Vancouver: Bear and Whale Watching Tour
Bear and Whale Watching with The Whale Centre Tofino
Get There: Right on the main street at 411 Cambell Street Tofino, or check out their website
Cost: Whale watching tour- $85, Bear watching tour- $85, Hike to Lone Cone- $40
Tofino is a tiny town on Vancouver island, largely visited by surfers looking to ride its legendary break however, if you’re like me and the thought of jumping in the Pacific when it’s 8 degrees out doesn’t quite sound like your idea of a good time, there’s a bunch of other things worth doing one of which includes getting acquainted with the local wildlife.
First thing on the cards for me was to try and spot some whales. Tofino is known for hosting various species of whale throughout the year so regardless of season, you’re likely to be lucky enough to encounter one of the ocean’s largest creatures.
After clambering into some fairly unflattering yet thankfully very warm survival suits, the eight of us jumped in the boat and headed out into the open water in search of whales. The comfortable yet small boat and small group made for an intimate experience when we did find our whales, courtesy of our skilled skipper. I was pleasantly surprised at how close the whales do surface to the boat, and happy to see a real respect from the company in regards to giving the whales space to breach without disruption.
Next up was the bear tour which took place in the same small boat and thankfully still intimate group. While searching for bears, our boat passed through the scattering of islands that make up Clayoquot Sounds, allowing us to take in some of the most supremely beautiful scenery I’ve seen in Canada. In each direction are small, mountainous islands where pine trees meet the beach and bears come to feed at low tide. We were lucky enough to have long close encounters with the bears, offering up perfect photo opportunities in the picturesque scenery.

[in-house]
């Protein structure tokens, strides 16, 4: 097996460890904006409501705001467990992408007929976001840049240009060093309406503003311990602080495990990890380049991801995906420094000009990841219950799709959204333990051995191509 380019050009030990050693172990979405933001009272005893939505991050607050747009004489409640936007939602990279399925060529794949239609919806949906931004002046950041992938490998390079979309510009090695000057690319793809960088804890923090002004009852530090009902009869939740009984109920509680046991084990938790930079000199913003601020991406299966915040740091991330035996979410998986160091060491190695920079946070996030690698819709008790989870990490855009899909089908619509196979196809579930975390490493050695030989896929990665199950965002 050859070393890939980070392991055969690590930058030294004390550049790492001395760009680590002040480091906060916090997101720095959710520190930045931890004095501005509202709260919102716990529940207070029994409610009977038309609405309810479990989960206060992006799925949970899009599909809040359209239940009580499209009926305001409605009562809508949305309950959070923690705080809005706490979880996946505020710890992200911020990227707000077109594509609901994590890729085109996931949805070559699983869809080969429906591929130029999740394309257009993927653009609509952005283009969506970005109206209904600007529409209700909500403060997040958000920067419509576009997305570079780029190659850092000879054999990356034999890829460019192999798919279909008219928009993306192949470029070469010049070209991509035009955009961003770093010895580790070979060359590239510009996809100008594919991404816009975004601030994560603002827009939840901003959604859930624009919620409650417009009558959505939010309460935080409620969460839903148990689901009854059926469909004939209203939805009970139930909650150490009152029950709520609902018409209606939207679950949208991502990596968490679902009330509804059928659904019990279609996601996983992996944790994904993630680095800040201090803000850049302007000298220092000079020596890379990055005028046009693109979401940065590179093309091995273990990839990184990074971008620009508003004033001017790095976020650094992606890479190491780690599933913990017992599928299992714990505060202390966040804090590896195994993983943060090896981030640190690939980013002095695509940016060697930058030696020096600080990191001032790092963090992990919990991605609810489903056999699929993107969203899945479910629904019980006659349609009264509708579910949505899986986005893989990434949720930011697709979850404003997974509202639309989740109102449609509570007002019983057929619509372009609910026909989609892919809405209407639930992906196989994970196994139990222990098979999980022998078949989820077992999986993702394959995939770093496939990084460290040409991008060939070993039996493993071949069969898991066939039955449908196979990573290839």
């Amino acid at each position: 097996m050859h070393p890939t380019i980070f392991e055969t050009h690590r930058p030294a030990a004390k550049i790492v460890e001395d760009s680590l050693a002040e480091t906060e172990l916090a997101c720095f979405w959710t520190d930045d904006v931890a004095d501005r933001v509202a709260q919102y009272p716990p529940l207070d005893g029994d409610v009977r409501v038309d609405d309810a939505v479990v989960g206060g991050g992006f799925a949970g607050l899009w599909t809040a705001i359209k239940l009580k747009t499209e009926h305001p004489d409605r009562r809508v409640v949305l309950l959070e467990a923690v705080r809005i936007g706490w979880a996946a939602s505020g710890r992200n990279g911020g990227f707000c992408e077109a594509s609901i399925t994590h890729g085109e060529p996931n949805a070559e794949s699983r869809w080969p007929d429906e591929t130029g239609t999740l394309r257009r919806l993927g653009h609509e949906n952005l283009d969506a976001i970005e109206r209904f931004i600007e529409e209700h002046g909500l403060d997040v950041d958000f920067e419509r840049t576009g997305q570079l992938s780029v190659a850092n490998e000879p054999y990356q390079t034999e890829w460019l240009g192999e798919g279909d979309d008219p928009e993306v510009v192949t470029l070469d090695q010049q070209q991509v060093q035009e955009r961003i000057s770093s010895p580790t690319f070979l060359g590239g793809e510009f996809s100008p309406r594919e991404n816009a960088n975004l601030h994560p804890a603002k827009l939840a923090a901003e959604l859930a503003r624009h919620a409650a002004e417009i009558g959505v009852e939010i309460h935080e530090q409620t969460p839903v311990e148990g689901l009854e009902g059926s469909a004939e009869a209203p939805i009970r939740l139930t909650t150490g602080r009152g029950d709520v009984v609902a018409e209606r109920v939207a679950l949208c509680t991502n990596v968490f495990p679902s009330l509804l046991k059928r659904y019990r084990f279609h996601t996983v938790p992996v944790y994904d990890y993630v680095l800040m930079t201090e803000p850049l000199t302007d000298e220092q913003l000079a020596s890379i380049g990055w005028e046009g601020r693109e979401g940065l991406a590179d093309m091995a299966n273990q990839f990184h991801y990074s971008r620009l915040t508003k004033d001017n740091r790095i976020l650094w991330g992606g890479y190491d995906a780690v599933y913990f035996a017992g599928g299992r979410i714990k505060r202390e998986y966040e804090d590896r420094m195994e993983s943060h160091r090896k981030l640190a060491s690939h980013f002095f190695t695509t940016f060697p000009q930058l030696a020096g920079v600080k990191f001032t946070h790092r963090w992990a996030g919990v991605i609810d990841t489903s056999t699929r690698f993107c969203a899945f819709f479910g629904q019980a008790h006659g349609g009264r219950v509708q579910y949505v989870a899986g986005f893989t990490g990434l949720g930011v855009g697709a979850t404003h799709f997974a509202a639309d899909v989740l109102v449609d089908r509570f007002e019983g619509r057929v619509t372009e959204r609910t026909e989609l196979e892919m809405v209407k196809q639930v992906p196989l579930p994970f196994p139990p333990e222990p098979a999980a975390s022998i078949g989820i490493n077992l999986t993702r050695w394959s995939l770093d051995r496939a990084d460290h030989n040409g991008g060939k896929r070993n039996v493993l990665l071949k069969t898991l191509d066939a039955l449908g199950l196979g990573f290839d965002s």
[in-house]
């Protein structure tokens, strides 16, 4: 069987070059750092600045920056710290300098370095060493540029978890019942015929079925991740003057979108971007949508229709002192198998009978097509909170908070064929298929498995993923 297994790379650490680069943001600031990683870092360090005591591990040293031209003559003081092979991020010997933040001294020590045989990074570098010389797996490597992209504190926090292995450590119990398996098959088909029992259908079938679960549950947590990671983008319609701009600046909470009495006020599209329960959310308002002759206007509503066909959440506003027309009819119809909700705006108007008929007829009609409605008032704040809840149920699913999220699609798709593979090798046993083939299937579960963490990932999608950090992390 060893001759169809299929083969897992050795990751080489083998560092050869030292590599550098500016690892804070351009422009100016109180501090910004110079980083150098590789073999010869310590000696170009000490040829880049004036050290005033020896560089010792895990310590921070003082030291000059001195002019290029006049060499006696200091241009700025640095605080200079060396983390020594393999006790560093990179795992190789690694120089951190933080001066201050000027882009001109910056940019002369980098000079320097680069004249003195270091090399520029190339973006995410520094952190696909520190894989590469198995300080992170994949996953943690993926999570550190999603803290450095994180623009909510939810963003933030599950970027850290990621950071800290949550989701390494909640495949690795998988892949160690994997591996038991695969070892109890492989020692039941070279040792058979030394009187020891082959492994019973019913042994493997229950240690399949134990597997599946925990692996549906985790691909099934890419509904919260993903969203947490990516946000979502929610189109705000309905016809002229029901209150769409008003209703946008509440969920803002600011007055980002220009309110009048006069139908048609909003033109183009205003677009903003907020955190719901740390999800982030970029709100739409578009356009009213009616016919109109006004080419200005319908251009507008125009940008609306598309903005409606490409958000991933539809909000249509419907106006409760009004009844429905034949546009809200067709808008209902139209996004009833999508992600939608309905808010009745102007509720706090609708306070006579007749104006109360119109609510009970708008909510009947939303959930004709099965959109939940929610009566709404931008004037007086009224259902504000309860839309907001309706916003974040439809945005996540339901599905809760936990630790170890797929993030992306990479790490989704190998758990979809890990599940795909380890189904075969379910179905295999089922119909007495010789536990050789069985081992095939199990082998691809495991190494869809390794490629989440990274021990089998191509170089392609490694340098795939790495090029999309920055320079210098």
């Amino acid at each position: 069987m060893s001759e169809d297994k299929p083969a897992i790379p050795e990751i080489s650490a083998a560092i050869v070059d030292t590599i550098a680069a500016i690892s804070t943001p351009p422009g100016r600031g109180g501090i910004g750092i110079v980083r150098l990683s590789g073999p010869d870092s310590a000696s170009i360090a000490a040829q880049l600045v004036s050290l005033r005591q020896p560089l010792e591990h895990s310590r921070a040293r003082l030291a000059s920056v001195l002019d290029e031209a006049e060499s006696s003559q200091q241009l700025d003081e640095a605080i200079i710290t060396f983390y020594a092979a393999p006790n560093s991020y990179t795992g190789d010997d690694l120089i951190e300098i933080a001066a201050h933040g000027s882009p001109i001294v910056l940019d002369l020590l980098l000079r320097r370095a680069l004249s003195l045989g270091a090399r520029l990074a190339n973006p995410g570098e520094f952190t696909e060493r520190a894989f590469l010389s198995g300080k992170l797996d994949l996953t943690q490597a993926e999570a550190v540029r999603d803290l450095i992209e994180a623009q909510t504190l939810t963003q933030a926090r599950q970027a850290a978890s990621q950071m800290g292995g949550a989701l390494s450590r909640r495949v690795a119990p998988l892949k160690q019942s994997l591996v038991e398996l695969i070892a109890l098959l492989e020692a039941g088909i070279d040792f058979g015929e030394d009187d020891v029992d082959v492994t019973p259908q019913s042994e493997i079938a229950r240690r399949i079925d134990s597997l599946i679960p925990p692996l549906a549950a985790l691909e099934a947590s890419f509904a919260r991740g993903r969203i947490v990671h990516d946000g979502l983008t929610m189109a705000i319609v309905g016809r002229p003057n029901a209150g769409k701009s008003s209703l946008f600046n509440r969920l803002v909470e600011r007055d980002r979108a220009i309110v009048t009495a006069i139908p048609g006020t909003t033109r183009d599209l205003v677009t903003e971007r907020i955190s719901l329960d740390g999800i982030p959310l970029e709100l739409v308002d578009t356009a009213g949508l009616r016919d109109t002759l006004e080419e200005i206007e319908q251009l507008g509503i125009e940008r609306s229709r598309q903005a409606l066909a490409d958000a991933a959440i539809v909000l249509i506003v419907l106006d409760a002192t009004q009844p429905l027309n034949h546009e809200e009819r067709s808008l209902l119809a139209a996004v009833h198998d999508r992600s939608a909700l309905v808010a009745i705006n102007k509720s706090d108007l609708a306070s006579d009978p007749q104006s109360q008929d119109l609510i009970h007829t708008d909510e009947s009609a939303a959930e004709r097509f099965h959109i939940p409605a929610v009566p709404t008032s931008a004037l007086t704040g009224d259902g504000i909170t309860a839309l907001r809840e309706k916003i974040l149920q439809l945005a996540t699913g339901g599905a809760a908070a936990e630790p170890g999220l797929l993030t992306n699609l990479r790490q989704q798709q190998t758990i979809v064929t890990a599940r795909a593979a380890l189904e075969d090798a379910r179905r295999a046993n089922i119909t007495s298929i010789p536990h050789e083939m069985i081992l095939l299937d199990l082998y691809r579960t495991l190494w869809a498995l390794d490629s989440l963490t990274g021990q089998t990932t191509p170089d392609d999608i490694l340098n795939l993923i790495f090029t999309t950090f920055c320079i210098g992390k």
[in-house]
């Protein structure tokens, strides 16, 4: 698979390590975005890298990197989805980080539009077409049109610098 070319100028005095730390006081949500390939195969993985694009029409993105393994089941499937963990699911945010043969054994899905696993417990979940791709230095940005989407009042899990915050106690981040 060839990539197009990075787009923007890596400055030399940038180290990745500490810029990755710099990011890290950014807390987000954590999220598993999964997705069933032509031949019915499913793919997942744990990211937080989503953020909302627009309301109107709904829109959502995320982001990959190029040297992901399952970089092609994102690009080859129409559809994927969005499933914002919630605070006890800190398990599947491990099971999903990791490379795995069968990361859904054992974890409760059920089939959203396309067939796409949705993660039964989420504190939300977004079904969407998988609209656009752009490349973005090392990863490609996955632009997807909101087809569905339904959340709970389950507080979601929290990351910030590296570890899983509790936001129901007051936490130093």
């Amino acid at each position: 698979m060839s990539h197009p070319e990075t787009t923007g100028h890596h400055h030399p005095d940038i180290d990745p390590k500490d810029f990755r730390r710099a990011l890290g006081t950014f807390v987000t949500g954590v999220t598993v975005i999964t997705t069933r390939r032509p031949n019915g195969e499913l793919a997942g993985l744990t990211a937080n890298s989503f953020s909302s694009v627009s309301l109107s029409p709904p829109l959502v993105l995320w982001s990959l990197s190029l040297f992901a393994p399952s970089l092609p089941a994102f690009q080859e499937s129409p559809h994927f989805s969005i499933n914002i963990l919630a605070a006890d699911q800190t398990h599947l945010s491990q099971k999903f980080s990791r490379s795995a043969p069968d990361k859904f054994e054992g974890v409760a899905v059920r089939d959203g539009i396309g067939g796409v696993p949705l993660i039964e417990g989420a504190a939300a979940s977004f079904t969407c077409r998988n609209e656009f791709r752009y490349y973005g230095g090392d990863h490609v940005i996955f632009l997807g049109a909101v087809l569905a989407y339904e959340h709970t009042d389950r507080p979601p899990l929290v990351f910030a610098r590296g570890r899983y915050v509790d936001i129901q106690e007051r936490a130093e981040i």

After traveling through Clayoquot Sounds by boat, I decided to hike to one of the highest points of the islands Lone Cone. The Whale Centre runs boat trips out to the start of the hike and from there organize a pick up time for later that afternoon, leaving you to enjoy the hike at your own pace. The hike, while super difficult considering I had exchanged my daily exercise for wine and cigarettes for the last few months, was breathtaking once you reach the top. If you manage to tear through the hike you can always call the office and they will do their best to send a boat out earlier for you.
Obviously I had a good time with the guys at The Whale Centre since I kept going back. Everyone did their best to help me make the most of my time in Tofino so I highly recommend dropping by when you’re in town and having a chat about what activities are on. The Whale Centre Tofino run tours based on demand, which ends up being practically daily considering how popular their tours are but your best bet would be to get in contact via email or go in and chat to the staff there about when tours are scheduled. The Whale Centre is affiliated with the local hostels which makes things easy and slightly cheaper if you’re crashing in one.